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USA Today Bestselling author ANGI MORGAN writes Intrigues where honor and danger collide with love. Her work is a multiple contest finalist and Publishers Weekly best-seller. She drags her dogs –and husband– around Texas for research road trips so she can write off her camera. They now have a map with highlighted roads they’ve traveled. Every detour somehow makes it into a book.


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Do you like reading excerpts?


24 comments:

  1. I do like getting a taste of a book from an excerpt...

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  2. Sometimes I do, especially if its a new to me author.

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  3. I like to read excerpts if I'm on the fence about whether I would like to read it.
    Great pictures of your dogs!

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  4. I love reading excerpts! To me it's kinda of like an appetizer before the meal. You just get a taste of what you know that you are going to love.

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  5. I'm not really big on excerpts - unless the book is available for immediate reading enjoyment - but I always read them anyway.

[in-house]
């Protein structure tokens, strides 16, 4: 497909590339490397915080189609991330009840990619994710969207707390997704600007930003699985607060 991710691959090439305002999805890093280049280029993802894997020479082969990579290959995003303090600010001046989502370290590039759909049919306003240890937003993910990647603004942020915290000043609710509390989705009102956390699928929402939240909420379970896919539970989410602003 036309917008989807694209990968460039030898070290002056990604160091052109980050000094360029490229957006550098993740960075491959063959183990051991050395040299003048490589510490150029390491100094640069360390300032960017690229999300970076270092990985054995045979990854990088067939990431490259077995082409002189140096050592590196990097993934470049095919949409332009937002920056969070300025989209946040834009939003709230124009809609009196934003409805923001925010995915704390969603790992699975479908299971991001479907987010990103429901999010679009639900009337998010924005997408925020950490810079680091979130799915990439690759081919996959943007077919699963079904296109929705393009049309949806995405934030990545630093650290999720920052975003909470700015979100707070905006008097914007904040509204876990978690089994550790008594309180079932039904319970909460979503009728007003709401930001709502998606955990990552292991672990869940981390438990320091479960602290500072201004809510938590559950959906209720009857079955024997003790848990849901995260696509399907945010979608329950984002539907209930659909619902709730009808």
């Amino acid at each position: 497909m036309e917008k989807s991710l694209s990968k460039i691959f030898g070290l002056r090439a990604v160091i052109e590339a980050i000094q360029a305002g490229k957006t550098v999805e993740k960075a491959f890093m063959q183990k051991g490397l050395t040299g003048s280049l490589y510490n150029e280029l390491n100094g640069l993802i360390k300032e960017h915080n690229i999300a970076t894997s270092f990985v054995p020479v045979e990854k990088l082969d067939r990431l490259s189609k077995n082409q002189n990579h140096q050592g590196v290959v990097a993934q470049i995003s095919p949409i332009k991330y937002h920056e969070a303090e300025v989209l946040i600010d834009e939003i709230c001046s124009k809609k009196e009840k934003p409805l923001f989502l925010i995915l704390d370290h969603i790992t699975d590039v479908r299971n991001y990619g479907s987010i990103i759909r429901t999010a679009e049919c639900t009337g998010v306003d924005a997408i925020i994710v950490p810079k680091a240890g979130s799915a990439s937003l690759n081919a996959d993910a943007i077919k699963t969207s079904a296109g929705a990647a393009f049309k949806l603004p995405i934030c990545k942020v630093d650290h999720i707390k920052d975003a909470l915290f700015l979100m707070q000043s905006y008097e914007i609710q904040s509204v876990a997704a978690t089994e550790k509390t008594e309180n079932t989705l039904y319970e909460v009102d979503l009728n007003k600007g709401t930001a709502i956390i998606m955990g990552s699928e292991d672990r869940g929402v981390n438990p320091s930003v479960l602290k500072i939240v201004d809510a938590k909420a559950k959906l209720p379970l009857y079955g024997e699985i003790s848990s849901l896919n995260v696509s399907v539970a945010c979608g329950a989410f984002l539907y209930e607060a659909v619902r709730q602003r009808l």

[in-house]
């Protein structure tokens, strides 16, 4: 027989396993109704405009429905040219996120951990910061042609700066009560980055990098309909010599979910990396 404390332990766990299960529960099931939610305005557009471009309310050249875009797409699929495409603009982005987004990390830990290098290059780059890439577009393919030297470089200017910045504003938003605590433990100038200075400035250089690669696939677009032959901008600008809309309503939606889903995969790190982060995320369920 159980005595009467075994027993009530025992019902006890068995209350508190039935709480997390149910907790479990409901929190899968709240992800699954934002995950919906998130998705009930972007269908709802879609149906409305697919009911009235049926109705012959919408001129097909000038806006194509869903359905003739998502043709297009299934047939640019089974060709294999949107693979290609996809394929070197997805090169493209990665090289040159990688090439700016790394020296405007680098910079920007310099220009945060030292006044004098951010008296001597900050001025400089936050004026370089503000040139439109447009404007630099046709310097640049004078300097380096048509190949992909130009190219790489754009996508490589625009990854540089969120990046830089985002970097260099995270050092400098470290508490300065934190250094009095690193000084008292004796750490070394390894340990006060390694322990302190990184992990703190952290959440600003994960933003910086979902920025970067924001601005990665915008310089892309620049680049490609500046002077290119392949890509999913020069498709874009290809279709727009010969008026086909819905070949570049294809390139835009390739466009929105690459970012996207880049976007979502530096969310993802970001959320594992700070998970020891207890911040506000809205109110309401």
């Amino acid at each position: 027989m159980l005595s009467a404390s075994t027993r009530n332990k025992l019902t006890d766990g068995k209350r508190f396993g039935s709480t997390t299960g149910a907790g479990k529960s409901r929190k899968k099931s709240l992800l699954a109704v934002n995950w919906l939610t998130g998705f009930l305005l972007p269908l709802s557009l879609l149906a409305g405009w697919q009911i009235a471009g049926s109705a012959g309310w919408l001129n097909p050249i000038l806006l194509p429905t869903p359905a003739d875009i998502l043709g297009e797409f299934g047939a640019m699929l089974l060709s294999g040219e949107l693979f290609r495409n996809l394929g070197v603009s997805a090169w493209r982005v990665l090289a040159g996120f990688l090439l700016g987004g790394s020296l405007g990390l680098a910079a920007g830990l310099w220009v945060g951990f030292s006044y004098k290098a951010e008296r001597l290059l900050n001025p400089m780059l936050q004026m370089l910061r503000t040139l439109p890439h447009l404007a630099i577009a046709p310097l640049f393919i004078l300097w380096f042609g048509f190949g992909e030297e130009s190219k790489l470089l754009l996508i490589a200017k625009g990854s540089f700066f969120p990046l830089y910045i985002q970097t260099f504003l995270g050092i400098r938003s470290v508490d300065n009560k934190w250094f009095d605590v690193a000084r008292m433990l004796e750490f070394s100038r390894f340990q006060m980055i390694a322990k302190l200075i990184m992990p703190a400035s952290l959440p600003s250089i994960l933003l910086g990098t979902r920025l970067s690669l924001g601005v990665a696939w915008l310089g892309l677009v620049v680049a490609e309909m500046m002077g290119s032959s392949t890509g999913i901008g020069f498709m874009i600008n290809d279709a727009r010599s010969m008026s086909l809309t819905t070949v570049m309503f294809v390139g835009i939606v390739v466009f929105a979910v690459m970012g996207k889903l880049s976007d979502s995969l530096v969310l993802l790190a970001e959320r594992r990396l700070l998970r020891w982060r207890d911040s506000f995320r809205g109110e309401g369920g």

Marine's Last Defense one of those books that grabbed my attention as soon as I started it and held on tight for the duration. Love your books, Angi.

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  6. I prefer to read the first page rather than an excerpt. However, an excerpt can give you a feel for the style of writing.

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    1. True, Mary. That all important first line can really drag me into the story.

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  7. That is one amazing excerpt!!! Wow!

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    1. THANK YOU !
      I loved writing about Dallas and Jake.

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  8. I like to read excerpts. They usually give me a pretty good idea of whether or not the style of the book is something I will enjoy. It can be a bit frustrating if I really enjoy the excerpt and can't get the book any time soon. Intrigues are my favorite in the Harlequin line. I have read and enjoyed yours in the past and really enjoyed this excerpt. This will be one I definitely read. I know I will not be disappointed.
    Patricia B.

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    1. Thank you Patricia. That makes me truly happy.